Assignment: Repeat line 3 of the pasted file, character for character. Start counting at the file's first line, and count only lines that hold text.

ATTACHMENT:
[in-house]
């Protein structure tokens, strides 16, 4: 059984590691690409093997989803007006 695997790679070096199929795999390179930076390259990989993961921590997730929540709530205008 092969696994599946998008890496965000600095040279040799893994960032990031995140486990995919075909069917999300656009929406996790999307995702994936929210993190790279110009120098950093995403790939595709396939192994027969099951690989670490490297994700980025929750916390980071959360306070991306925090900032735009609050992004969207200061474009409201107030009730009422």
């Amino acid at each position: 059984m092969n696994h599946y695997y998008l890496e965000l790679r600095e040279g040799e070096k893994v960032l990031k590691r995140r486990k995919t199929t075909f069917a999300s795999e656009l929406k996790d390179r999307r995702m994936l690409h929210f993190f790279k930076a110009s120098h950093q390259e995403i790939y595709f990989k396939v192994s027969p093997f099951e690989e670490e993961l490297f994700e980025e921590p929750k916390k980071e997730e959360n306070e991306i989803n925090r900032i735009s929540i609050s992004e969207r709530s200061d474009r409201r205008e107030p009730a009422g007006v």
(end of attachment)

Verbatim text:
């Amino acid at each position: 059984m092969n696994h599946y695997y998008l890496e965000l790679r600095e040279g040799e070096k893994v960032l990031k590691r995140r486990k995919t199929t075909f069917a999300s795999e656009l929406k996790d390179r999307r995702m994936l690409h929210f993190f790279k930076a110009s120098h950093q390259e995403i790939y595709f990989k396939v192994s027969p093997f099951e690989e670490e993961l490297f994700e980025e921590p929750k916390k980071e997730e959360n306070e991306i989803n925090r900032i735009s929540i609050s992004e969207r709530s200061d474009r409201r205008e107030p009730a009422g007006v």